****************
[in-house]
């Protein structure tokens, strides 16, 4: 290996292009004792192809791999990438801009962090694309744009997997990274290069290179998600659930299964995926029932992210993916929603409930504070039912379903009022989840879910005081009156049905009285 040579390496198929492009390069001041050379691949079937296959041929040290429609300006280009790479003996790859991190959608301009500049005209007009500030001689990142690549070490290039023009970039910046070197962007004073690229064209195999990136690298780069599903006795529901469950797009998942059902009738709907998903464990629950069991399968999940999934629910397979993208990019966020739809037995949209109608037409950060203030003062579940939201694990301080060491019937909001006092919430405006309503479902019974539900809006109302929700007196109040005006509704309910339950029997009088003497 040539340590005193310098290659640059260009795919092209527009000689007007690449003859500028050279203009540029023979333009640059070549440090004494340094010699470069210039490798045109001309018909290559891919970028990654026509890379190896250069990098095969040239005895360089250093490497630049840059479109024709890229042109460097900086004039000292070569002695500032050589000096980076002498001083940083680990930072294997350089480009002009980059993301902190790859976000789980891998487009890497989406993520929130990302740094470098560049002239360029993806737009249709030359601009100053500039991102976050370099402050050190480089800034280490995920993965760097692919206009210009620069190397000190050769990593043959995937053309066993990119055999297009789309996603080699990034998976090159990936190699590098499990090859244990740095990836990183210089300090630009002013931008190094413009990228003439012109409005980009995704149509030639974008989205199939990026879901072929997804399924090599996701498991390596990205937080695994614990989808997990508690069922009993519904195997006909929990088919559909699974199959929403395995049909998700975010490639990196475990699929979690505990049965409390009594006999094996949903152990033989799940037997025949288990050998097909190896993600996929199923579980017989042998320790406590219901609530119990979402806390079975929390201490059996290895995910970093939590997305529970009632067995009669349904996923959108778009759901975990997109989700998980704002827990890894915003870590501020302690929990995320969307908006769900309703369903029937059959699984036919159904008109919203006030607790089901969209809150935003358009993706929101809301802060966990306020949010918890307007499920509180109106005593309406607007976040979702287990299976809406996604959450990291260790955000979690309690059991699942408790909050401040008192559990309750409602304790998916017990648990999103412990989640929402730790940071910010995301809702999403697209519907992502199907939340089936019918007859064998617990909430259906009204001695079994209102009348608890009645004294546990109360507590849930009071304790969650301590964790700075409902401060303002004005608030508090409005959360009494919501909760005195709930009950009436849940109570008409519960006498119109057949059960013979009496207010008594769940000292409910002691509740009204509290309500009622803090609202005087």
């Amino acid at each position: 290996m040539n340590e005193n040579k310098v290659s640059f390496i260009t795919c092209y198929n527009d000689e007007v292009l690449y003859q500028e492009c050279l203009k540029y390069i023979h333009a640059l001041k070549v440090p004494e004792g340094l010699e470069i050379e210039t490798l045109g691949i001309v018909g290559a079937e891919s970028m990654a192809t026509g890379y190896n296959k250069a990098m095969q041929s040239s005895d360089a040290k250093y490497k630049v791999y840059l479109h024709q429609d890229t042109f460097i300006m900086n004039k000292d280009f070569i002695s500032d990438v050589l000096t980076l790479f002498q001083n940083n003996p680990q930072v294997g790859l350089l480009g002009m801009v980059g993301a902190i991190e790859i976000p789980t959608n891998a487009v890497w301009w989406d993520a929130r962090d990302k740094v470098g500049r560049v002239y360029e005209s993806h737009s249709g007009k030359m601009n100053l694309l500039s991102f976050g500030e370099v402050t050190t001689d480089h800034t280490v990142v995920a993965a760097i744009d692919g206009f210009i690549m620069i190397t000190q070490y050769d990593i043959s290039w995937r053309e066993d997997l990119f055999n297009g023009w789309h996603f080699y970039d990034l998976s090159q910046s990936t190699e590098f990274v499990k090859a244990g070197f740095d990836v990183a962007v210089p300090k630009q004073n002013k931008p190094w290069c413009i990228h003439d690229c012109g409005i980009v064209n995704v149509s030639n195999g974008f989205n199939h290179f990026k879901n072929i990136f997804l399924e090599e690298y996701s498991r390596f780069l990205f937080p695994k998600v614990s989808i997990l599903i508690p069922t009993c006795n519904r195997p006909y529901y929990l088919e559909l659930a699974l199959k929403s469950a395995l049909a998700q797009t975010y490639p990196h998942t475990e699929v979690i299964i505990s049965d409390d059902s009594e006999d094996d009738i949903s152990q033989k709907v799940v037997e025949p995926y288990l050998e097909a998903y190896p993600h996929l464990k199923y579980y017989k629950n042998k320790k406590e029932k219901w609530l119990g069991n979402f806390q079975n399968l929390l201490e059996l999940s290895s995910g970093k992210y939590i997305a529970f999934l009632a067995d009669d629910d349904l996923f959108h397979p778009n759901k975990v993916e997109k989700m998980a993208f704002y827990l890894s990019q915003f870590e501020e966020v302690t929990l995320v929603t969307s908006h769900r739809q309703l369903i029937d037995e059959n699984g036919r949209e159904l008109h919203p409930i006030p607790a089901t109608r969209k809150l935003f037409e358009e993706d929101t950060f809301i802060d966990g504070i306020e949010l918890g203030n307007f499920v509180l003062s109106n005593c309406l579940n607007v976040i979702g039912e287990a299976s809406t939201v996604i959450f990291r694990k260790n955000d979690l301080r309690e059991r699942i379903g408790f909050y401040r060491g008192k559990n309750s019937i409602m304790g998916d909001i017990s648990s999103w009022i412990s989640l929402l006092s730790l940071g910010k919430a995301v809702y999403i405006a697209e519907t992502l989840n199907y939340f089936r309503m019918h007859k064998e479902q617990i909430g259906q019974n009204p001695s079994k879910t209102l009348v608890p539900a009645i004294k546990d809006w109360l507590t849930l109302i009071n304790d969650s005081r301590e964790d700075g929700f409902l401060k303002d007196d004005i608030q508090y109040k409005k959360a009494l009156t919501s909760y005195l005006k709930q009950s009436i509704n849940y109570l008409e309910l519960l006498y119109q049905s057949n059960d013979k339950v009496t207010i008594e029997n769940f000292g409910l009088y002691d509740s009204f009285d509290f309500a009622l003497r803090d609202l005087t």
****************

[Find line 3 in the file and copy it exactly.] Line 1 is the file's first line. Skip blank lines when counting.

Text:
């Amino acid at each position: 290996m040539n340590e005193n040579k310098v290659s640059f390496i260009t795919c092209y198929n527009d000689e007007v292009l690449y003859q500028e492009c050279l203009k540029y390069i023979h333009a640059l001041k070549v440090p004494e004792g340094l010699e470069i050379e210039t490798l045109g691949i001309v018909g290559a079937e891919s970028m990654a192809t026509g890379y190896n296959k250069a990098m095969q041929s040239s005895d360089a040290k250093y490497k630049v791999y840059l479109h024709q429609d890229t042109f460097i300006m900086n004039k000292d280009f070569i002695s500032d990438v050589l000096t980076l790479f002498q001083n940083n003996p680990q930072v294997g790859l350089l480009g002009m801009v980059g993301a902190i991190e790859i976000p789980t959608n891998a487009v890497w301009w989406d993520a929130r962090d990302k740094v470098g500049r560049v002239y360029e005209s993806h737009s249709g007009k030359m601009n100053l694309l500039s991102f976050g500030e370099v402050t050190t001689d480089h800034t280490v990142v995920a993965a760097i744009d692919g206009f210009i690549m620069i190397t000190q070490y050769d990593i043959s290039w995937r053309e066993d997997l990119f055999n297009g023009w789309h996603f080699y970039d990034l998976s090159q910046s990936t190699e590098f990274v499990k090859a244990g070197f740095d990836v990183a962007v210089p300090k630009q004073n002013k931008p190094w290069c413009i990228h003439d690229c012109g409005i980009v064209n995704v149509s030639n195999g974008f989205n199939h290179f990026k879901n072929i990136f997804l399924e090599e690298y996701s498991r390596f780069l990205f937080p695994k998600v614990s989808i997990l599903i508690p069922t009993c006795n519904r195997p006909y529901y929990l088919e559909l659930a699974l199959k929403s469950a395995l049909a998700q797009t975010y490639p990196h998942t475990e699929v979690i299964i505990s049965d409390d059902s009594e006999d094996d009738i949903s152990q033989k709907v799940v037997e025949p995926y288990l050998e097909a998903y190896p993600h996929l464990k199923y579980y017989k629950n042998k320790k406590e029932k219901w609530l119990g069991n979402f806390q079975n399968l929390l201490e059996l999940s290895s995910g970093k992210y939590i997305a529970f999934l009632a067995d009669d629910d349904l996923f959108h397979p778009n759901k975990v993916e997109k989700m998980a993208f704002y827990l890894s990019q915003f870590e501020e966020v302690t929990l995320v929603t969307s908006h769900r739809q309703l369903i029937d037995e059959n699984g036919r949209e159904l008109h919203p409930i006030p607790a089901t109608r969209k809150l935003f037409e358009e993706d929101t950060f809301i802060d966990g504070i306020e949010l918890g203030n307007f499920v509180l003062s109106n005593c309406l579940n607007v976040i979702g039912e287990a299976s809406t939201v996604i959450f990291r694990k260790n955000d979690l301080r309690e059991r699942i379903g408790f909050y401040r060491g008192k559990n309750s019937i409602m304790g998916d909001i017990s648990s999103w009022i412990s989640l929402l006092s730790l940071g910010k919430a995301v809702y999403i405006a697209e519907t992502l989840n199907y939340f089936r309503m019918h007859k064998e479902q617990i909430g259906q019974n009204p001695s079994k879910t209102l009348v608890p539900a009645i004294k546990d809006w109360l507590t849930l109302i009071n304790d969650s005081r301590e964790d700075g929700f409902l401060k303002d007196d004005i608030q508090y109040k409005k959360a009494l009156t919501s909760y005195l005006k709930q009950s009436i509704n849940y109570l008409e309910l519960l006498y119109q049905s057949n059960d013979k339950v009496t207010i008594e029997n769940f000292g409910l009088y002691d509740s009204f009285d509290f309500a009622l003497r803090d609202l005087t």